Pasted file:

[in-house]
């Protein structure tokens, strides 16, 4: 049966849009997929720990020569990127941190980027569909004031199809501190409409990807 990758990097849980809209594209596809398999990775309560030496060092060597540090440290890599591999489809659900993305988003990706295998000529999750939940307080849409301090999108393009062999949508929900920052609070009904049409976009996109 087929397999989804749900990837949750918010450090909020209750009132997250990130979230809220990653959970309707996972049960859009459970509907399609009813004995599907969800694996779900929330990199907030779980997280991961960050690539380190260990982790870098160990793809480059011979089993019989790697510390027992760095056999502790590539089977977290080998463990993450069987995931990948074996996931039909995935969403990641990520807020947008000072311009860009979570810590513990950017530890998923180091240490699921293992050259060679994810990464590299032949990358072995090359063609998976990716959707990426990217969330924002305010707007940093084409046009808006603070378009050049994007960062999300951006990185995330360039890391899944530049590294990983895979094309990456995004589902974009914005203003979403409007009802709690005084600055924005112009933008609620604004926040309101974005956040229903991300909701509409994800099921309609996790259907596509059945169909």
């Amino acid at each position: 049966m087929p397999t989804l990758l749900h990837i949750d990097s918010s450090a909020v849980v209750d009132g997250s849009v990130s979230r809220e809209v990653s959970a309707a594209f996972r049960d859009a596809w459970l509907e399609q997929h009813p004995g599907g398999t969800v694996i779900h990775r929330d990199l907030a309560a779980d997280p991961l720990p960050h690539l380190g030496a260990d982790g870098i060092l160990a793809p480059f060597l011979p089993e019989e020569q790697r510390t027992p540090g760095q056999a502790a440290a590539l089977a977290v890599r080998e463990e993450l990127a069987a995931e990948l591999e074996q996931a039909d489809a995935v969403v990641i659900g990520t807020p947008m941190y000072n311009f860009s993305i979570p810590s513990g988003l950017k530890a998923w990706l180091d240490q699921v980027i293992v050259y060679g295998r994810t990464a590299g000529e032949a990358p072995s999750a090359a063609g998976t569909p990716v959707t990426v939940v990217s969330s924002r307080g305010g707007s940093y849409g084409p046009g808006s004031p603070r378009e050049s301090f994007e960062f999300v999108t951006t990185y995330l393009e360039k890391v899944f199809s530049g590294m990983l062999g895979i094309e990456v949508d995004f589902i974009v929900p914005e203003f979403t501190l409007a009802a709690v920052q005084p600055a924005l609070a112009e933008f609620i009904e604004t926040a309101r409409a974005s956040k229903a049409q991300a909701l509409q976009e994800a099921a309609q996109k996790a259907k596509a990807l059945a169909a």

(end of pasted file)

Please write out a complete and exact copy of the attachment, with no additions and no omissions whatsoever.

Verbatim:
[in-house]
């Protein structure tokens, strides 16, 4: 049966849009997929720990020569990127941190980027569909004031199809501190409409990807 990758990097849980809209594209596809398999990775309560030496060092060597540090440290890599591999489809659900993305988003990706295998000529999750939940307080849409301090999108393009062999949508929900920052609070009904049409976009996109 087929397999989804749900990837949750918010450090909020209750009132997250990130979230809220990653959970309707996972049960859009459970509907399609009813004995599907969800694996779900929330990199907030779980997280991961960050690539380190260990982790870098160990793809480059011979089993019989790697510390027992760095056999502790590539089977977290080998463990993450069987995931990948074996996931039909995935969403990641990520807020947008000072311009860009979570810590513990950017530890998923180091240490699921293992050259060679994810990464590299032949990358072995090359063609998976990716959707990426990217969330924002305010707007940093084409046009808006603070378009050049994007960062999300951006990185995330360039890391899944530049590294990983895979094309990456995004589902974009914005203003979403409007009802709690005084600055924005112009933008609620604004926040309101974005956040229903991300909701509409994800099921309609996790259907596509059945169909």
């Amino acid at each position: 049966m087929p397999t989804l990758l749900h990837i949750d990097s918010s450090a909020v849980v209750d009132g997250s849009v990130s979230r809220e809209v990653s959970a309707a594209f996972r049960d859009a596809w459970l509907e399609q997929h009813p004995g599907g398999t969800v694996i779900h990775r929330d990199l907030a309560a779980d997280p991961l720990p960050h690539l380190g030496a260990d982790g870098i060092l160990a793809p480059f060597l011979p089993e019989e020569q790697r510390t027992p540090g760095q056999a502790a440290a590539l089977a977290v890599r080998e463990e993450l990127a069987a995931e990948l591999e074996q996931a039909d489809a995935v969403v990641i659900g990520t807020p947008m941190y000072n311009f860009s993305i979570p810590s513990g988003l950017k530890a998923w990706l180091d240490q699921v980027i293992v050259y060679g295998r994810t990464a590299g000529e032949a990358p072995s999750a090359a063609g998976t569909p990716v959707t990426v939940v990217s969330s924002r307080g305010g707007s940093y849409g084409p046009g808006s004031p603070r378009e050049s301090f994007e960062f999300v999108t951006t990185y995330l393009e360039k890391v899944f199809s530049g590294m990983l062999g895979i094309e990456v949508d995004f589902i974009v929900p914005e203003f979403t501190l409007a009802a709690v920052q005084p600055a924005l609070a112009e933008f609620i009904e604004t926040a309101r409409a974005s956040k229903a049409q991300a909701l509409q976009e994800a099921a309609q996109k996790a259907k596509a990807l059945a169909a």